At 22, in response to detecting the conflict, the resource manager (1) receives a permission indication with respect to the request, and (2) in response to the permission indication identifying acceptance of the request, (a) calculates a granted extension time for the current use, and (b) updates the resource data to add the granted extension time to a scheduled end time of the current use and the scheduled beginning time of the subsequent use, to enable use of the shared resource without conflict. Continuing with the above example, the resource manager 10 may receive a permission indication by first sending a notification message to the resource client 12 of a subsequent user associated with the subsequent use, for example a meeting organizer. The notification message conveys the request for extension of the current use. Based on user input, the resource client 12 then sends a reply message which includes the permission indication, either negative (rejection of request) or positive (acceptance of request) .
[0021]
The calculation of a granted extension time at 22 enables the resource manager 10 to exert certain independent control over resource usage, in particular with respect to usage under conflict conditions. For example, a current user may request an additional half-hour, but for any of a variety of reasons (including input from the subsequent user) , only some shorter extension may be possible or desired. Examples are discussed below. Thus, this calculation may take a variety of inputs including historical usage data, policies, etc., and generate a granted extension time in accordance therewith.
[0022]
The updating of resource data is generally visible in some manner to the current and subsequent resource users, enabling a conflict-free transition between the current and subsequent uses at a later time in accordance with the granted extension. In a calendar application, for example, the schedules for a current meeting and a subsequent meeting are each adjusted to reflect a delayed end time for the current meeting and delayed beginning time for the next meeting. The resource clients 12 may automatically respond to the changes by issuing local notifications to users or other actions. Additionally, in some embodiments the resource manager 10 may also issue explicit communications to affected resource clients 12 to notify them of the change, in addition to the updating of the resource data.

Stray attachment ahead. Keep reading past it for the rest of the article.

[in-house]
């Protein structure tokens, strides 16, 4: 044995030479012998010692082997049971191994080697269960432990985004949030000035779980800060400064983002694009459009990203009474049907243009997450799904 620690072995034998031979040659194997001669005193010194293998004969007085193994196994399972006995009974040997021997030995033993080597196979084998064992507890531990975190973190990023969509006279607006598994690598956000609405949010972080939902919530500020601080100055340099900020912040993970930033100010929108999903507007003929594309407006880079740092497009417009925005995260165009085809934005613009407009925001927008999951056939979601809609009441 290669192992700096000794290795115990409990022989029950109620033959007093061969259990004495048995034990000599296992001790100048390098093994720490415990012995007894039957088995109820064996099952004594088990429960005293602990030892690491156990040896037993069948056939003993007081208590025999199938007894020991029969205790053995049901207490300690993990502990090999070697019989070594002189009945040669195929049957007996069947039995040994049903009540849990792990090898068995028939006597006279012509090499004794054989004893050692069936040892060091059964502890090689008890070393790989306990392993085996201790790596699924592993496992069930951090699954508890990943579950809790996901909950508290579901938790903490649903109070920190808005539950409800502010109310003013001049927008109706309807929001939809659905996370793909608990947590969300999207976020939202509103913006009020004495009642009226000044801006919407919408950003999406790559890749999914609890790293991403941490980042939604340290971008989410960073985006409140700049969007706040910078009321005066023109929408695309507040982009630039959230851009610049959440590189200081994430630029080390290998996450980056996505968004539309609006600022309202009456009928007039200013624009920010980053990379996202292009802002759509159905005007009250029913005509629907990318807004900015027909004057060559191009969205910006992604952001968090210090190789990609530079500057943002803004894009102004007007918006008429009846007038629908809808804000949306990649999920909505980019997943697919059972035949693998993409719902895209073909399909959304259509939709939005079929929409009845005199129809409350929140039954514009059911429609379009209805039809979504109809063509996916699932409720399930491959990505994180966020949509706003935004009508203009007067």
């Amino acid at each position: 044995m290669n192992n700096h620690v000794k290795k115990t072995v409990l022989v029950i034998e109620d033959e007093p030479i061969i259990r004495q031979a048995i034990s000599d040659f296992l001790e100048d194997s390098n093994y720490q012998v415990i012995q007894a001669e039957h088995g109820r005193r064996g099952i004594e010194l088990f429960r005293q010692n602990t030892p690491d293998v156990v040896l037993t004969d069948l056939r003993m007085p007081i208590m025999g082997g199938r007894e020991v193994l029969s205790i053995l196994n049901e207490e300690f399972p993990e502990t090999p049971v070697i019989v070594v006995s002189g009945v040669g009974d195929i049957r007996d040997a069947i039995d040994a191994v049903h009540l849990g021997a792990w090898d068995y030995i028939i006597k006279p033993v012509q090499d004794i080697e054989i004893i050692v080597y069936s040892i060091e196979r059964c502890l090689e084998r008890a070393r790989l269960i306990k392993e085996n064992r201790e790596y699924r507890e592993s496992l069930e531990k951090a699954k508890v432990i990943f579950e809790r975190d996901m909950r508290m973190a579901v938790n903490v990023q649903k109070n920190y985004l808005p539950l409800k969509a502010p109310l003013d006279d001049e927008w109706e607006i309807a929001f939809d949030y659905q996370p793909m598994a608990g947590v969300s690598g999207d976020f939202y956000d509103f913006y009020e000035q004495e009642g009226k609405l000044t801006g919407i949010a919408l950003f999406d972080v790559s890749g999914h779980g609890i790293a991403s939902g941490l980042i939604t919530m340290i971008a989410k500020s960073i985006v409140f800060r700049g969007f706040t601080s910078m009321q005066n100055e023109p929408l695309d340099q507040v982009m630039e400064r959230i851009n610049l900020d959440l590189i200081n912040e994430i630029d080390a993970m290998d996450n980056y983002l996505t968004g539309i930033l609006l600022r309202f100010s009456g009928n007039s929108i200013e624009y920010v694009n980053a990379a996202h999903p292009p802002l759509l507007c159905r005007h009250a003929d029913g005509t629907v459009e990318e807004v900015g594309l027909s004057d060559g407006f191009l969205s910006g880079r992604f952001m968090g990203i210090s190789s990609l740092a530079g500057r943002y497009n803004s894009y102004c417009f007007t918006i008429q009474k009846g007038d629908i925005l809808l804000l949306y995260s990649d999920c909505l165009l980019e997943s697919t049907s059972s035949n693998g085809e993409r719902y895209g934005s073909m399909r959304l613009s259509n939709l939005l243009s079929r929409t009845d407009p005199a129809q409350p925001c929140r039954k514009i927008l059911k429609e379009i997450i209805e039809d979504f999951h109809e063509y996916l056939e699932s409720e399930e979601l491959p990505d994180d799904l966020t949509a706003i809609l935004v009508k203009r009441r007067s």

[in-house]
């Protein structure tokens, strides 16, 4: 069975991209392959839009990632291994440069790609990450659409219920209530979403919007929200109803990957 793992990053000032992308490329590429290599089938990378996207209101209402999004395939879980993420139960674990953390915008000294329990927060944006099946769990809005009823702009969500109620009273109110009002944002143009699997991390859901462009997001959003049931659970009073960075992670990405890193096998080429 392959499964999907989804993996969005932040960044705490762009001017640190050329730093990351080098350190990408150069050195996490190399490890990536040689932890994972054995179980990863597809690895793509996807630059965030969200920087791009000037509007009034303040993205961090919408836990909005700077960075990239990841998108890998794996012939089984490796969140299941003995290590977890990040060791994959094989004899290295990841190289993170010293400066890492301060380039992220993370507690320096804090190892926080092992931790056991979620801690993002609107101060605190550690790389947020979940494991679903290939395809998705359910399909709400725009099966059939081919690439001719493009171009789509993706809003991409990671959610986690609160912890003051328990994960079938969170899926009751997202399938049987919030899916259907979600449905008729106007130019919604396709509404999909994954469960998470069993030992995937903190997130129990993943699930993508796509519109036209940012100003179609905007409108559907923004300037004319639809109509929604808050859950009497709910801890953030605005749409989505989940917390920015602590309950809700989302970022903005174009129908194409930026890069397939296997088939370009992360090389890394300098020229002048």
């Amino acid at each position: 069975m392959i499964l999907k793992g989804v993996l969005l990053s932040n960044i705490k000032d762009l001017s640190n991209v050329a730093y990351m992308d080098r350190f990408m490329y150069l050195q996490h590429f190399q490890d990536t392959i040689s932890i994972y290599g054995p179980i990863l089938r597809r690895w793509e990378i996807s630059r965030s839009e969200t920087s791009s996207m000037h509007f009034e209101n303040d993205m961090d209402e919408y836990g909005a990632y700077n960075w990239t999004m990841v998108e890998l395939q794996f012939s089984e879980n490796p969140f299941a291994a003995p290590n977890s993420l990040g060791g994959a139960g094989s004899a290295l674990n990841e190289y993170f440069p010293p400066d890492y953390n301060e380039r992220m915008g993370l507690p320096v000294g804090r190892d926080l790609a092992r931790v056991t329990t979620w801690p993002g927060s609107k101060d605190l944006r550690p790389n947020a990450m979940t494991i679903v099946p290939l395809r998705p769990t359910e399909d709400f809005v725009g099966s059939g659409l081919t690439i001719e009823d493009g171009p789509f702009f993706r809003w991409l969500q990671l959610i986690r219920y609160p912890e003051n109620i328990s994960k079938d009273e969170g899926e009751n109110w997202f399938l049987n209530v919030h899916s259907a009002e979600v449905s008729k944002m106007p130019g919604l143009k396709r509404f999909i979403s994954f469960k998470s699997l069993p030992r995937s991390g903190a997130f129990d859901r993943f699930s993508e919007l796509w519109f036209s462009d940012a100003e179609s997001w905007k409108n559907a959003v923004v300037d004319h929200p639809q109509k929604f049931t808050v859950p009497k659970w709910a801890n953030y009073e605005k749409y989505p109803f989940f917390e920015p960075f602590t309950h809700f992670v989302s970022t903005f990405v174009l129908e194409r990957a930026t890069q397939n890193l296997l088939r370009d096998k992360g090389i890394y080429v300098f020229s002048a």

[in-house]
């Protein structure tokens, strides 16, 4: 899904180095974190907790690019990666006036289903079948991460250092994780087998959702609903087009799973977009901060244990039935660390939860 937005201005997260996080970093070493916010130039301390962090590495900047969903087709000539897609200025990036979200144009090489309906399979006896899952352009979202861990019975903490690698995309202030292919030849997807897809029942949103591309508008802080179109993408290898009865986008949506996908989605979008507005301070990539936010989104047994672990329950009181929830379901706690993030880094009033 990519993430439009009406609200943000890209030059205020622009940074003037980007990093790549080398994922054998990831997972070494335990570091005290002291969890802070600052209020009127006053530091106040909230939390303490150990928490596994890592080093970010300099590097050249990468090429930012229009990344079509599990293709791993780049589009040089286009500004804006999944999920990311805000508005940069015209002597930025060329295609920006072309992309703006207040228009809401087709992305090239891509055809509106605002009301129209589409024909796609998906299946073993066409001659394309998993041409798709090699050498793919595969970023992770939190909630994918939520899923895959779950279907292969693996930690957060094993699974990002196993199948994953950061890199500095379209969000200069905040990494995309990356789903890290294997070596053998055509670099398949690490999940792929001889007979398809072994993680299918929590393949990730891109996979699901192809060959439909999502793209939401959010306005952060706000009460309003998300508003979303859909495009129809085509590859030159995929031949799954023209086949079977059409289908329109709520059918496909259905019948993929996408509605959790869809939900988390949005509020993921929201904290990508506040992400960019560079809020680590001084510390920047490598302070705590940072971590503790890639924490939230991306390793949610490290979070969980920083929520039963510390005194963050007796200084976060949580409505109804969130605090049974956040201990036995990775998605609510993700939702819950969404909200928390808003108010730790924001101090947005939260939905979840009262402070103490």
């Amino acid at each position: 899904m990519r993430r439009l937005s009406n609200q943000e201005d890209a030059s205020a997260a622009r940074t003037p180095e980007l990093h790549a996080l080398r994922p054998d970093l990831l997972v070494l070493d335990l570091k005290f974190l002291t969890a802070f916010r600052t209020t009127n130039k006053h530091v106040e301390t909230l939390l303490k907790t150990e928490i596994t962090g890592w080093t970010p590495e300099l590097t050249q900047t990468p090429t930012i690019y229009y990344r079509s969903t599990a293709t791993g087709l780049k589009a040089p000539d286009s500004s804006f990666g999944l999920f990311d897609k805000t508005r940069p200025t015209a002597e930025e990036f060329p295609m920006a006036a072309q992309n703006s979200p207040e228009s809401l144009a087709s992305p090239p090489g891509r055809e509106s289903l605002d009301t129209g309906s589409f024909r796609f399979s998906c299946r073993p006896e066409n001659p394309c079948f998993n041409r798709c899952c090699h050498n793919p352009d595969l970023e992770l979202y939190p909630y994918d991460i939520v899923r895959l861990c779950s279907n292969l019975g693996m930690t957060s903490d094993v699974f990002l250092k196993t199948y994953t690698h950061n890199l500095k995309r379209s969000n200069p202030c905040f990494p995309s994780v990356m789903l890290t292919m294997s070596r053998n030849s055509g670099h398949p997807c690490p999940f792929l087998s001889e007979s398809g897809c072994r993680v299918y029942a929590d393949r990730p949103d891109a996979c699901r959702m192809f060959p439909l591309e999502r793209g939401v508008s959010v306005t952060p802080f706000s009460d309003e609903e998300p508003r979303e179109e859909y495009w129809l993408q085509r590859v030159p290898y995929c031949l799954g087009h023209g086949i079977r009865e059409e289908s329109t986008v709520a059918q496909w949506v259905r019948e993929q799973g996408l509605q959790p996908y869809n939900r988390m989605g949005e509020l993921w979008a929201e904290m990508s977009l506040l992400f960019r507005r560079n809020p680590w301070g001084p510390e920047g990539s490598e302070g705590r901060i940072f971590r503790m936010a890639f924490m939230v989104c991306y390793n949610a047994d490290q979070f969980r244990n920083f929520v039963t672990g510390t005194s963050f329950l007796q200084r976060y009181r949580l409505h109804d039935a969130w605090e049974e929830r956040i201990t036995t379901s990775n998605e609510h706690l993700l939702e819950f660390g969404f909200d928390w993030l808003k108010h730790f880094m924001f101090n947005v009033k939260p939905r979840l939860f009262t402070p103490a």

[0023]
Figure 3 shows a specific application of the general arrangement of Figure 1, namely a distributed calendar system having calendar server equipment 30 and a set of calendar client devices 32. These may be realized as described above, i.e., as computerized devices executing specialized calendar-related software, including for example a distributed email system as mentioned above. The calendar server equipment 30 provides a specialized interface and communications with an external administrator (Admin) 34, who may program certain policies and other configuration data into the system for influencing certain aspects of operation as described herein. Policy data may be provided by the Admin 34 that explicitly describes associated policies for granting of extensions, and this data is used in the calculation of granted extension.
[0024]
Figure 4 shows the calendar server equipment 30 in one embodiment. This is a functional block diagram illustrating component realized by computer circuitry executing specialized calendar software. These components include calendar server functional components 40, a calendar server database 42, and a communications component 44.
[0025]
The calendar server functional components 40 are generally those routines, linked libraries, etc., that realize the functionality of the calendar program, i.e., the ability to schedule meetings (i.e., create corresponding entries in the calendar server database 42) , monitor for conflicts, engage in communications, etc. For purposes of this description these are divided into meeting control (Cntl) components 46 and other components 48, where the meeting control components 46 provide meeting-related functions specifically described herein and the other components 48 provide all other functions of the calendar application, as generally known in the art.
[0026]
The calendar server database 42 stores calendar data 50 which underlies the calendar paradigm on which the system operates -data representing time periods (days, hours, etc. ) , scheduled items (e.g., meetings) , users, resources such as conference rooms, etc. Example data and organization are shown below. It will be appreciated that the calendar data 50 is a specific example of what is also referred to as "meeting data" herein.
[0027]